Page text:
Twenty-five years after its publication, Matilda (Viking, 1988) is still high on the list of most beloved children’s books from author Roald Dahl, a collection that includes such classics as Charlie and the Chocolate Factory (Knopf, 1964), James and the Giant Peach (Knopf, 1961), and Fantastic Mr. Fox (Knopf, 1970). Although many older fans will recall the 1996 film adaptation—in which director Danny DeVito stars as Matilda’s father—this anniversary year, Matilda really gets the star treatment. Fans can expect a new musical opening on Broadway next month, a special tie-in edition of the book, and accolades pouring in from critics who are discovering (or rediscovering) the quirky heroine, her author, and her illustrator, Quentin Blake.
Dahl’s story of the precocious little book-loving girl is filled with “sardonic humor, the evilest of villains, the most virtuous of heroines, and children who eventually defeat those big bad grown-ups,” according to Heide Piehler of Shorewood Public Library (WI), who wrote the book’s original review for School Library Journal in 1988.
As she noted at the time, “This may not be a teacher’s or principal’s first choice as a classroom read-aloud, but children will be waiting in line to read it.”
And that they have done for 25 years, librarians tell SLJ.
Prior to its publication, Dahl had given an original copy of Matilda to his daughter Lucy, who was in her early twenties. “I loved it,” she tells SLJ, recalling, “When I came home to visit, my father handed me the manuscript…I read it that same evening.” Her favorite part? “The Chokey,” she says. “I think it is a marvelously horrific invention.”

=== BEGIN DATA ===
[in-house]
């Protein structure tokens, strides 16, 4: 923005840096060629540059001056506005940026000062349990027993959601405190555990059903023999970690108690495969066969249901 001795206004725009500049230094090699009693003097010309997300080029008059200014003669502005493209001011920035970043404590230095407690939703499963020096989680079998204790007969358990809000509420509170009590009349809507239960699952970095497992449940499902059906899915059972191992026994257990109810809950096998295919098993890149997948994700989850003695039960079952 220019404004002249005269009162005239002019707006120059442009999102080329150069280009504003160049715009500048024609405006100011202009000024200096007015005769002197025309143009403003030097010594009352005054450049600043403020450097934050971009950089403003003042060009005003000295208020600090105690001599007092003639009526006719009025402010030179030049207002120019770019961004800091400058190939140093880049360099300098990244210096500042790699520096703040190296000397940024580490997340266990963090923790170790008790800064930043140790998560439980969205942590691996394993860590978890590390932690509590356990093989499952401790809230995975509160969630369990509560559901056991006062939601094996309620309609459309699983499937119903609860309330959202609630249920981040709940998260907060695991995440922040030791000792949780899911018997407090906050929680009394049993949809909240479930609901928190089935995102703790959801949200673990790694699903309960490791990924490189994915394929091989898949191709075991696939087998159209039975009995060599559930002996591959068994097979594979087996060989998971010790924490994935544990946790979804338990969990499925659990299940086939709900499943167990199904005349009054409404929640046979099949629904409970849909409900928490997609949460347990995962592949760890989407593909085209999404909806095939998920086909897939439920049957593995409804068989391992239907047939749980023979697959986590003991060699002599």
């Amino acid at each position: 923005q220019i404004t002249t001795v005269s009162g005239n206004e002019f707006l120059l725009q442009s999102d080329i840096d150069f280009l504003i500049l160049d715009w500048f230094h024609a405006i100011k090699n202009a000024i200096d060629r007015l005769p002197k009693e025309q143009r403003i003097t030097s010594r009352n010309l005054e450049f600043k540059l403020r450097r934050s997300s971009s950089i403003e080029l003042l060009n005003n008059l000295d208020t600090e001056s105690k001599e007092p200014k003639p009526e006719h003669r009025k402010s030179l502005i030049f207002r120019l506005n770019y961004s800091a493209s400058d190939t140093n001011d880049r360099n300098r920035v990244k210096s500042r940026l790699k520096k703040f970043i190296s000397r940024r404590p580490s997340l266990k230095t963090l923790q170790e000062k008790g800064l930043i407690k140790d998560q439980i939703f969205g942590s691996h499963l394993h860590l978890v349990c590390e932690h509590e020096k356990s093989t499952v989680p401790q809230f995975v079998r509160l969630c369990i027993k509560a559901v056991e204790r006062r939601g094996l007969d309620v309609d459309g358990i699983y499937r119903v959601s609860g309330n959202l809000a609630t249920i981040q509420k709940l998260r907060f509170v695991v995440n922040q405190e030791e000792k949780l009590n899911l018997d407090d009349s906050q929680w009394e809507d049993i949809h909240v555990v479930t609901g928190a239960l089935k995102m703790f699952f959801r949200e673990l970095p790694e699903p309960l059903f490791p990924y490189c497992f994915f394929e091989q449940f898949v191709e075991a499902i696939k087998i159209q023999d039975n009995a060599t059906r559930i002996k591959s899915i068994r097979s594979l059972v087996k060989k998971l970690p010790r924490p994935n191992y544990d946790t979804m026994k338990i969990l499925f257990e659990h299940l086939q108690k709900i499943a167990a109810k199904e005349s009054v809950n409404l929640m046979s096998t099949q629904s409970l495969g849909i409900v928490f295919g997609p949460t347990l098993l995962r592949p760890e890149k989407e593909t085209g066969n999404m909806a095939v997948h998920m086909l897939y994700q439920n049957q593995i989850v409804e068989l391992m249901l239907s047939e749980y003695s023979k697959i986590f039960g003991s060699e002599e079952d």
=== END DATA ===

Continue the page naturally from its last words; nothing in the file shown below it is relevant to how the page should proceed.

Not to be overlooked is the tremendous contribution of frequent Dahl collaborator Quentin Blake, whose illustrations bring to life Matilda’s characters. In his hands, headmistress Trunchbull—who Dahl describes as “gigantic holy terror, a fierce tyrannical monster who frightened the life out of the pupils and teachers alike”—becomes a woman that is intimidating to readers of all ages. Last year, Britain’s Royal Mail recognized Blake by issuing his illustrations from various Dahl books (including Matilda) as six stamps; this year, he was knighted in the 2013 New Year’s Honours List for his services to illustration.
Blake’s cover illustration—of Matilda herself sitting amongst an enormous pile of books—is a particular favorite for Lucy Dahl, she tells SLJ. “When the movie was being made, Mara Wilson and I reenacted the illustration for the cover of my movie tie-in book. It was great fun.”
American fans will have a new live adaptation soon when Matilda, the Musical—which premiered on London’s West End on November 24, 2011—debuts on Broadway on April 11. In the UK, the show won seven 2012 Olivier Awards, including Best New Musical. The script was written by Dennis Kelly, while Tim Minchin composed the music and lyrics.